if he had recited this paragraph, or even paraphrased it, that would have been news. If he had mentioned zones of privacy or even said "ninth" it would have been significant. But he didn't.

      Progressives believe in a strong, effective American government: balancing budgets, empowering people, & helping the least among us.

      by BrianVA on Tue Sep 13, 2005 at 07:58:33 AM PDT

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      •  I am sorry (none)
        But you are missing the point. Do you think he will deny the 9th?

        And did you not hear him say that right to privacy has been recognized by the SCOTUS for 80 years?

        He was unequivocal.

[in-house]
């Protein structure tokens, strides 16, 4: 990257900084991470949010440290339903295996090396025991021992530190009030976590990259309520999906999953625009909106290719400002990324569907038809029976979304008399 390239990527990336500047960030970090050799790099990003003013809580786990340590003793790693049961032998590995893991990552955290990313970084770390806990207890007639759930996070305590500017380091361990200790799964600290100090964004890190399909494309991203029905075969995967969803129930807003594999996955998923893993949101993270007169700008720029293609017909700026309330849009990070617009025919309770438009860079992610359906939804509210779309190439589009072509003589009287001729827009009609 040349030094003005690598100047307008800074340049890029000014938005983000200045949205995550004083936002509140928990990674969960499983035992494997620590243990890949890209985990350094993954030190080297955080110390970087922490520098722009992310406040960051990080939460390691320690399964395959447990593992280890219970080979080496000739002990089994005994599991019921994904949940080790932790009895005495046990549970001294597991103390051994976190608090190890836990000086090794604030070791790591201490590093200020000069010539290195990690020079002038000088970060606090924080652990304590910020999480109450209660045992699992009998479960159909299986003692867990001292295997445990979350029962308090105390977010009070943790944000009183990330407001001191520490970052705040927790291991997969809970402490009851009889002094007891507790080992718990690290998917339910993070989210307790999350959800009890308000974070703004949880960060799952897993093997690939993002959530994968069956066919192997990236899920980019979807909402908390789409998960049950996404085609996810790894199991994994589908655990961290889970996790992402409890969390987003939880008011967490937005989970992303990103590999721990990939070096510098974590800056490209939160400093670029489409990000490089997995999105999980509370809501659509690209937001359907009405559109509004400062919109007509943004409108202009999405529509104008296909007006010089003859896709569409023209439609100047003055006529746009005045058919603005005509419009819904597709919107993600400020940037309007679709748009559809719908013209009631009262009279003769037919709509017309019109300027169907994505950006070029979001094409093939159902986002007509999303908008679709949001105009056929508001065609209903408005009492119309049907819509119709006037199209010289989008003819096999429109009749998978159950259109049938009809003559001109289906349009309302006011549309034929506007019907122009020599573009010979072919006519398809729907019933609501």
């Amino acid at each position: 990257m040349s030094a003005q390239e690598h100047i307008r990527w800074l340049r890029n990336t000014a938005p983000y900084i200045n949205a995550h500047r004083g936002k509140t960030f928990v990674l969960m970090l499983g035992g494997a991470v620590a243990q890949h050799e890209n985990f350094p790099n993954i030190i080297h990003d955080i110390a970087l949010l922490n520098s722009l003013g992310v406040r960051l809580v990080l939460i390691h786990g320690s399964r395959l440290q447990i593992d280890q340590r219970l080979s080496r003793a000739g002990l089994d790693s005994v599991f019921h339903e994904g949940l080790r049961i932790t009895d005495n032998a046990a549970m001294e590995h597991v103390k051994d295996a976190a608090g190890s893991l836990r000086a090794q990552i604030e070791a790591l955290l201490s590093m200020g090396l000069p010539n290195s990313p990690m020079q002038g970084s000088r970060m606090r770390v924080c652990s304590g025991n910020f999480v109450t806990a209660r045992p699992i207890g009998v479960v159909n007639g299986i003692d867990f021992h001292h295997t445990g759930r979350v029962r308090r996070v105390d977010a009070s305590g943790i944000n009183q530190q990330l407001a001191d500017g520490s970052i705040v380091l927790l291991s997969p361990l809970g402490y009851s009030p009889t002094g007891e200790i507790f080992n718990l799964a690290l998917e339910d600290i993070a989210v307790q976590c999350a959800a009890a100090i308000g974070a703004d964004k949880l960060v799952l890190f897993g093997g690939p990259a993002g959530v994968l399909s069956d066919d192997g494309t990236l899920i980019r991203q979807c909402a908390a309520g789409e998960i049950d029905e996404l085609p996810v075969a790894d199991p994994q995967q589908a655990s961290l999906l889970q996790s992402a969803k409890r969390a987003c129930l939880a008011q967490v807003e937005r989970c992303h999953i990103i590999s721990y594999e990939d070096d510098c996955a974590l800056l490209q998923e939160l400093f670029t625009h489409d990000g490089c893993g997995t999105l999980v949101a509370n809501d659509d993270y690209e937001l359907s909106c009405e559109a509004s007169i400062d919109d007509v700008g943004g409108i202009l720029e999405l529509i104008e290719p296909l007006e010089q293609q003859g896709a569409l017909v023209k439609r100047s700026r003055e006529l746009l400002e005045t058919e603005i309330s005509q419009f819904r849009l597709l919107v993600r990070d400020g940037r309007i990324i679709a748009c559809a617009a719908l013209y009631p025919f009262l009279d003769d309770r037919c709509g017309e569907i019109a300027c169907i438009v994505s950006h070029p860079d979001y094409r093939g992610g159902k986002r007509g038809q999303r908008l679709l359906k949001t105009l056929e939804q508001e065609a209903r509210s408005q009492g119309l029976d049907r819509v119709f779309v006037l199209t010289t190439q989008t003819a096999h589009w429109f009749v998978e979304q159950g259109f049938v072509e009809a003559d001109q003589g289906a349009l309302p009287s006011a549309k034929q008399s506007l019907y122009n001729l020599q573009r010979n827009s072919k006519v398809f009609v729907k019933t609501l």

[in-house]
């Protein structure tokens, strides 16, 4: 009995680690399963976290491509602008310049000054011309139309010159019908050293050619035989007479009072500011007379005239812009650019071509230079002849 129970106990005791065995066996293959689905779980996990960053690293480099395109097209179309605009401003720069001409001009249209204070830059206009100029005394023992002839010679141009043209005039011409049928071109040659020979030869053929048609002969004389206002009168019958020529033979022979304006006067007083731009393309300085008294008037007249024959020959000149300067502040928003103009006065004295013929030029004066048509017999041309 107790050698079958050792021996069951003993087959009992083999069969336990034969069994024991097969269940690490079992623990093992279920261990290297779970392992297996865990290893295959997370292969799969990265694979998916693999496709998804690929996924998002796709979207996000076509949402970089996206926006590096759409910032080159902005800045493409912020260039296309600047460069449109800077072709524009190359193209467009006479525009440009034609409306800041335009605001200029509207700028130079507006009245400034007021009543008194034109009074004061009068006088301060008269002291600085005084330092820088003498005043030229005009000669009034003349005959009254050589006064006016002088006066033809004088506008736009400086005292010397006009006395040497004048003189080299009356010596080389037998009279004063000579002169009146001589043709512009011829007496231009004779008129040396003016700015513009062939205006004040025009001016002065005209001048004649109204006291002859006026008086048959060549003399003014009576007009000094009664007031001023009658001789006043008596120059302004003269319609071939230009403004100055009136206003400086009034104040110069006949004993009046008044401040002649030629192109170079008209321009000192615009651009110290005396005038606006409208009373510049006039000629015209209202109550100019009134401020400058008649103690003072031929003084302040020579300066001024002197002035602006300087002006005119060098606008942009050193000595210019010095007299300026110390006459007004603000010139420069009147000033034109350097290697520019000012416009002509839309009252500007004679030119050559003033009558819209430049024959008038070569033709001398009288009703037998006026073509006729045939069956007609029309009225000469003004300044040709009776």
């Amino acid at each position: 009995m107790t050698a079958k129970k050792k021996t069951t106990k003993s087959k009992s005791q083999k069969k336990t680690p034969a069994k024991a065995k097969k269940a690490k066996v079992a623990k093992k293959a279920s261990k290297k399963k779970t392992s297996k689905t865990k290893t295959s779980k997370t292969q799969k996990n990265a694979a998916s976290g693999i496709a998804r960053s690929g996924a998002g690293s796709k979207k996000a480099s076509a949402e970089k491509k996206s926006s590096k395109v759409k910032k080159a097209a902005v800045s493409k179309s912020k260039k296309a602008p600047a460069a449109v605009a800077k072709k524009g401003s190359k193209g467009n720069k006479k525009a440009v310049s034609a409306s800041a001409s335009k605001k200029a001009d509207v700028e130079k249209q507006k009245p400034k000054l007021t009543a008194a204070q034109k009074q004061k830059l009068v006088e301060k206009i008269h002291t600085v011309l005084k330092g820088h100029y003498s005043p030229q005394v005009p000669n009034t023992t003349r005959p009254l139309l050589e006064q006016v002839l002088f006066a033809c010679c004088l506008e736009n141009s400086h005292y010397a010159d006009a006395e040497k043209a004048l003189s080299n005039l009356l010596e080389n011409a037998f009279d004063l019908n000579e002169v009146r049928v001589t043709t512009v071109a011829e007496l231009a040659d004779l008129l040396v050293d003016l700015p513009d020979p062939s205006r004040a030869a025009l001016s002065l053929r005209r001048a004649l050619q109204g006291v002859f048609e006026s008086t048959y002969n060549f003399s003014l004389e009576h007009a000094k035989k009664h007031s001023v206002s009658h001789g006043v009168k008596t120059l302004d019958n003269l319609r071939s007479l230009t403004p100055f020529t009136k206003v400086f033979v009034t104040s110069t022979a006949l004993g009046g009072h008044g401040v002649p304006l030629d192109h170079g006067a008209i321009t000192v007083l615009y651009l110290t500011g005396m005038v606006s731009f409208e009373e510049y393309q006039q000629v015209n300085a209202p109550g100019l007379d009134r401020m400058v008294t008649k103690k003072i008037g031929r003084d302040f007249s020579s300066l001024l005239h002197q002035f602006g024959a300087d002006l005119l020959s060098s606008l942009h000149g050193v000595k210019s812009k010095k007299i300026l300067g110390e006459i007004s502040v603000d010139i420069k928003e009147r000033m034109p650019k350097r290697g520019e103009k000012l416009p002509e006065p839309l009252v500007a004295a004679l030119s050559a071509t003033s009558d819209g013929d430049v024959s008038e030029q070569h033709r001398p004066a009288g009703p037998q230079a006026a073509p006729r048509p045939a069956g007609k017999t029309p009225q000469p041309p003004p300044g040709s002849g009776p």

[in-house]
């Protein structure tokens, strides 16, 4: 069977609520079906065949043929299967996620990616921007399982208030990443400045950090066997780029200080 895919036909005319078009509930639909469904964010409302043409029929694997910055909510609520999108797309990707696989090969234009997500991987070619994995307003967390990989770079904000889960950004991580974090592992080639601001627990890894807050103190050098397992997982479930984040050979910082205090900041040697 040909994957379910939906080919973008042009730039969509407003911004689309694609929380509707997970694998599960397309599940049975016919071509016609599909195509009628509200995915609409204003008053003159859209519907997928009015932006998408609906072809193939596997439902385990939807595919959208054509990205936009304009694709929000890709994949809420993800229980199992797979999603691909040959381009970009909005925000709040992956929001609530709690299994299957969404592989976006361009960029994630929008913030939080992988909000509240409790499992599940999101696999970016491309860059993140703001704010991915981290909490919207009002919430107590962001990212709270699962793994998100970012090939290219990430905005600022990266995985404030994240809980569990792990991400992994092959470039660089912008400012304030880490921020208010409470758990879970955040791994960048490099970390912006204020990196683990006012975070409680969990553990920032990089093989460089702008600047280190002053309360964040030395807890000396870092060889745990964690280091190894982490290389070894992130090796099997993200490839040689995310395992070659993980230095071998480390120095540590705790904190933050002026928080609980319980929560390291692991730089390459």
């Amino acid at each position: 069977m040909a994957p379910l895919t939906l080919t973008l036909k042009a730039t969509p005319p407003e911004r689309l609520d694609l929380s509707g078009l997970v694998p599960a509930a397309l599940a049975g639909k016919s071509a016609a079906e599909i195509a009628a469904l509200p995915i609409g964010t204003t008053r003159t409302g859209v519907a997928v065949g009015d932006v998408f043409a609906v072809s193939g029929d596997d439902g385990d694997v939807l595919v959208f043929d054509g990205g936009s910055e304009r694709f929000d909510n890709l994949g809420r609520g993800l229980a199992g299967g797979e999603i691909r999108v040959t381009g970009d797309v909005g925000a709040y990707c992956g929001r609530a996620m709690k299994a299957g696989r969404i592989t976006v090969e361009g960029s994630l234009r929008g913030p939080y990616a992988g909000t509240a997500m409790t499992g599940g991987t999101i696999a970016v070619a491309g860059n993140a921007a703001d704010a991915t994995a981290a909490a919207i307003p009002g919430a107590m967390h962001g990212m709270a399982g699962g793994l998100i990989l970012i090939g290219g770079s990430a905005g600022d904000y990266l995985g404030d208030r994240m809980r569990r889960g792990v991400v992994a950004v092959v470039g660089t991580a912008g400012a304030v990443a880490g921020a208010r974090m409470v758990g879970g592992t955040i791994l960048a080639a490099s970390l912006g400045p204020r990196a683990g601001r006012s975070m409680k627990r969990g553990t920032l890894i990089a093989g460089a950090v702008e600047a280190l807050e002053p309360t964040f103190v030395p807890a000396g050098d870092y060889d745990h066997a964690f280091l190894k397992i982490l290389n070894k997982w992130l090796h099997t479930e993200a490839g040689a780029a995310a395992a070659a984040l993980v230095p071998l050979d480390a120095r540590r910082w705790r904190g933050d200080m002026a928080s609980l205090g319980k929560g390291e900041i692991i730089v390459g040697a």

I think you are now grasping at straws.

        Which leads me to this question, do YOU believe in the right to privacy as recognized in Griswold?

        The SCOTUS is Extraordinary.

        by Armando on Tue Sep 13, 2005 at 08:01:14 AM PDT

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        •  Yes McCarthy (none)
          what the hell are you talking about? Of course I do. You doubt my stripes b/c we don't agree on parsing his words? Come off it.

          Progressives believe in a strong, effective American government: balancing budgets, empowering people, & helping the least among us.

          by BrianVA on Tue Sep 13, 2005 at 08:05:29 AM PDT

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          •  McCarthy? (none)
            I asked you a direct question. I accused you of nothing.

            You have 13 comments, including those in this thread, for history.